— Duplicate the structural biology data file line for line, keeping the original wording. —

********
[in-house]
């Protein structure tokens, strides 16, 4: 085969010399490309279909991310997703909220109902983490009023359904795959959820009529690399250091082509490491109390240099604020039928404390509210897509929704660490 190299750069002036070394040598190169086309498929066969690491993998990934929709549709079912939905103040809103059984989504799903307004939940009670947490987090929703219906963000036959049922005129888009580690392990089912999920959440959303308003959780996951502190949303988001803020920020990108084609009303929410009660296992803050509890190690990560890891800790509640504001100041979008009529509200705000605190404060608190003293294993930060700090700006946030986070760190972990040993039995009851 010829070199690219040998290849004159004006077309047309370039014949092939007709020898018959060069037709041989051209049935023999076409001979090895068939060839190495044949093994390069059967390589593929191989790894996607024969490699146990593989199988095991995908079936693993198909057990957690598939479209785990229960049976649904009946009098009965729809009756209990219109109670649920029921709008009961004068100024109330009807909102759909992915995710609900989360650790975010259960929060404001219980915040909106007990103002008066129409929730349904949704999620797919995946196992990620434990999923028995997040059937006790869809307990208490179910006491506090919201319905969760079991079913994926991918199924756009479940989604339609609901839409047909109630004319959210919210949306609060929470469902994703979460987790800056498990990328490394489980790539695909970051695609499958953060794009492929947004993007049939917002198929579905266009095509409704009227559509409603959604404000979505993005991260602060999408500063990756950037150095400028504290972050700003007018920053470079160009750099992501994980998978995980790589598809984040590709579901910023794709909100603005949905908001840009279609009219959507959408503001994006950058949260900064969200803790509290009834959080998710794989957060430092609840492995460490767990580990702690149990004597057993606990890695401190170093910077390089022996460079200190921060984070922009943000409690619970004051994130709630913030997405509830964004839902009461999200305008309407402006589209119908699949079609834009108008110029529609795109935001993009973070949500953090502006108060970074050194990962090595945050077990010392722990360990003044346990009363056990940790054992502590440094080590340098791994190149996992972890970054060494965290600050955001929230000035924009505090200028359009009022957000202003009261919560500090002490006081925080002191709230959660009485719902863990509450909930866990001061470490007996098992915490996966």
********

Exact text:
[in-house]
């Protein structure tokens, strides 16, 4: 085969010399490309279909991310997703909220109902983490009023359904795959959820009529690399250091082509490491109390240099604020039928404390509210897509929704660490 190299750069002036070394040598190169086309498929066969690491993998990934929709549709079912939905103040809103059984989504799903307004939940009670947490987090929703219906963000036959049922005129888009580690392990089912999920959440959303308003959780996951502190949303988001803020920020990108084609009303929410009660296992803050509890190690990560890891800790509640504001100041979008009529509200705000605190404060608190003293294993930060700090700006946030986070760190972990040993039995009851 010829070199690219040998290849004159004006077309047309370039014949092939007709020898018959060069037709041989051209049935023999076409001979090895068939060839190495044949093994390069059967390589593929191989790894996607024969490699146990593989199988095991995908079936693993198909057990957690598939479209785990229960049976649904009946009098009965729809009756209990219109109670649920029921709008009961004068100024109330009807909102759909992915995710609900989360650790975010259960929060404001219980915040909106007990103002008066129409929730349904949704999620797919995946196992990620434990999923028995997040059937006790869809307990208490179910006491506090919201319905969760079991079913994926991918199924756009479940989604339609609901839409047909109630004319959210919210949306609060929470469902994703979460987790800056498990990328490394489980790539695909970051695609499958953060794009492929947004993007049939917002198929579905266009095509409704009227559509409603959604404000979505993005991260602060999408500063990756950037150095400028504290972050700003007018920053470079160009750099992501994980998978995980790589598809984040590709579901910023794709909100603005949905908001840009279609009219959507959408503001994006950058949260900064969200803790509290009834959080998710794989957060430092609840492995460490767990580990702690149990004597057993606990890695401190170093910077390089022996460079200190921060984070922009943000409690619970004051994130709630913030997405509830964004839902009461999200305008309407402006589209119908699949079609834009108008110029529609795109935001993009973070949500953090502006108060970074050194990962090595945050077990010392722990360990003044346990009363056990940790054992502590440094080590340098791994190149996992972890970054060494965290600050955001929230000035924009505090200028359009009022957000202003009261919560500090002490006081925080002191709230959660009485719902863990509450909930866990001061470490007996098992915490996966």